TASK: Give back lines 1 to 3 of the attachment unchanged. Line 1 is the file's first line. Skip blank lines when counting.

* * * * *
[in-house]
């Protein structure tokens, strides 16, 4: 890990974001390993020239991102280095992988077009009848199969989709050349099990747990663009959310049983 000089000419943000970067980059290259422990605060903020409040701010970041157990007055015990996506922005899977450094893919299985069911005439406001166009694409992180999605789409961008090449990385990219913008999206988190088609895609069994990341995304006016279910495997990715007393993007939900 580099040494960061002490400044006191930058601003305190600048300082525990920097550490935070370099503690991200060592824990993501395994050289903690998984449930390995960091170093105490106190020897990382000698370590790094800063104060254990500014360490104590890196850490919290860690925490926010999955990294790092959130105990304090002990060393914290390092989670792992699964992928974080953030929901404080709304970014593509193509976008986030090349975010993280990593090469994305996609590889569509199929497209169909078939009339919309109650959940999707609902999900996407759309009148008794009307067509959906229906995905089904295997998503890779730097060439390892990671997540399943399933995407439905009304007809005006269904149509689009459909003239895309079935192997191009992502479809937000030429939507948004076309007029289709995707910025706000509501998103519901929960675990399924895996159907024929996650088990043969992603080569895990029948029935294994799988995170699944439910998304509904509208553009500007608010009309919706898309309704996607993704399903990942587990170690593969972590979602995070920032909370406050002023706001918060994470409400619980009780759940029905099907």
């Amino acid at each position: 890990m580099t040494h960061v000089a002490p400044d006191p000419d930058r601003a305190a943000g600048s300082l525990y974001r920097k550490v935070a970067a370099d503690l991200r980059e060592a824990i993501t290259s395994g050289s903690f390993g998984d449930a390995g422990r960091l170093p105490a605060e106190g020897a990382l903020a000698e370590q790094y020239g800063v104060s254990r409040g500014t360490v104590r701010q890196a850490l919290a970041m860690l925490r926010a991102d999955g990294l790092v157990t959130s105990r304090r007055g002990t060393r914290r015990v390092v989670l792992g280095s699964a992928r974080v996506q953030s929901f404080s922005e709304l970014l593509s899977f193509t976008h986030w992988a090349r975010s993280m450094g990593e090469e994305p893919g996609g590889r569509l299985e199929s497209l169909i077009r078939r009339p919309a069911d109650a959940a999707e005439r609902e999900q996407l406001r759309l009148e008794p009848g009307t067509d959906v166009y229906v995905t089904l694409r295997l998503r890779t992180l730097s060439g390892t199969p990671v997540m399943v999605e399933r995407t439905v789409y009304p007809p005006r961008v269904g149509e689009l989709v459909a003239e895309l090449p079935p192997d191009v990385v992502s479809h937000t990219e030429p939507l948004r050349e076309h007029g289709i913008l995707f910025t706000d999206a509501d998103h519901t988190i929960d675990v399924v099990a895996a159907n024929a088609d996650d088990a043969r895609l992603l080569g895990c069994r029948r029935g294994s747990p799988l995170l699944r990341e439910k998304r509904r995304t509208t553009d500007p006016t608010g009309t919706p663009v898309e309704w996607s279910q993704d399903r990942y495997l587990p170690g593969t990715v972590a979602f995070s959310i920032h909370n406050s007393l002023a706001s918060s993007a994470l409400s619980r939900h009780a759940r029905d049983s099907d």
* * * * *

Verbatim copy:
[in-house]
């Protein structure tokens, strides 16, 4: 890990974001390993020239991102280095992988077009009848199969989709050349099990747990663009959310049983 000089000419943000970067980059290259422990605060903020409040701010970041157990007055015990996506922005899977450094893919299985069911005439406001166009694409992180999605789409961008090449990385990219913008999206988190088609895609069994990341995304006016279910495997990715007393993007939900 580099040494960061002490400044006191930058601003305190600048300082525990920097550490935070370099503690991200060592824990993501395994050289903690998984449930390995960091170093105490106190020897990382000698370590790094800063104060254990500014360490104590890196850490919290860690925490926010999955990294790092959130105990304090002990060393914290390092989670792992699964992928974080953030929901404080709304970014593509193509976008986030090349975010993280990593090469994305996609590889569509199929497209169909078939009339919309109650959940999707609902999900996407759309009148008794009307067509959906229906995905089904295997998503890779730097060439390892990671997540399943399933995407439905009304007809005006269904149509689009459909003239895309079935192997191009992502479809937000030429939507948004076309007029289709995707910025706000509501998103519901929960675990399924895996159907024929996650088990043969992603080569895990029948029935294994799988995170699944439910998304509904509208553009500007608010009309919706898309309704996607993704399903990942587990170690593969972590979602995070920032909370406050002023706001918060994470409400619980009780759940029905099907």
């Amino acid at each position: 890990m580099t040494h960061v000089a002490p400044d006191p000419d930058r601003a305190a943000g600048s300082l525990y974001r920097k550490v935070a970067a370099d503690l991200r980059e060592a824990i993501t290259s395994g050289s903690f390993g998984d449930a390995g422990r960091l170093p105490a605060e106190g020897a990382l903020a000698e370590q790094y020239g800063v104060s254990r409040g500014t360490v104590r701010q890196a850490l919290a970041m860690l925490r926010a991102d999955g990294l790092v157990t959130s105990r304090r007055g002990t060393r914290r015990v390092v989670l792992g280095s699964a992928r974080v996506q953030s929901f404080s922005e709304l970014l593509s899977f193509t976008h986030w992988a090349r975010s993280m450094g990593e090469e994305p893919g996609g590889r569509l299985e199929s497209l169909i077009r078939r009339p919309a069911d109650a959940a999707e005439r609902e999900q996407l406001r759309l009148e008794p009848g009307t067509d959906v166009y229906v995905t089904l694409r295997l998503r890779t992180l730097s060439g390892t199969p990671v997540m399943v999605e399933r995407t439905v789409y009304p007809p005006r961008v269904g149509e689009l989709v459909a003239e895309l090449p079935p192997d191009v990385v992502s479809h937000t990219e030429p939507l948004r050349e076309h007029g289709i913008l995707f910025t706000d999206a509501d998103h519901t988190i929960d675990v399924v099990a895996a159907n024929a088609d996650d088990a043969r895609l992603l080569g895990c069994r029948r029935g294994s747990p799988l995170l699944r990341e439910k998304r509904r995304t509208t553009d500007p006016t608010g009309t919706p663009v898309e309704w996607s279910q993704d399903r990942y495997l587990p170690g593969t990715v972590a979602f995070s959310i920032h909370n406050s007393l002023a706001s918060s993007a994470l409400s619980r939900h009780a759940r029905d049983s099907d």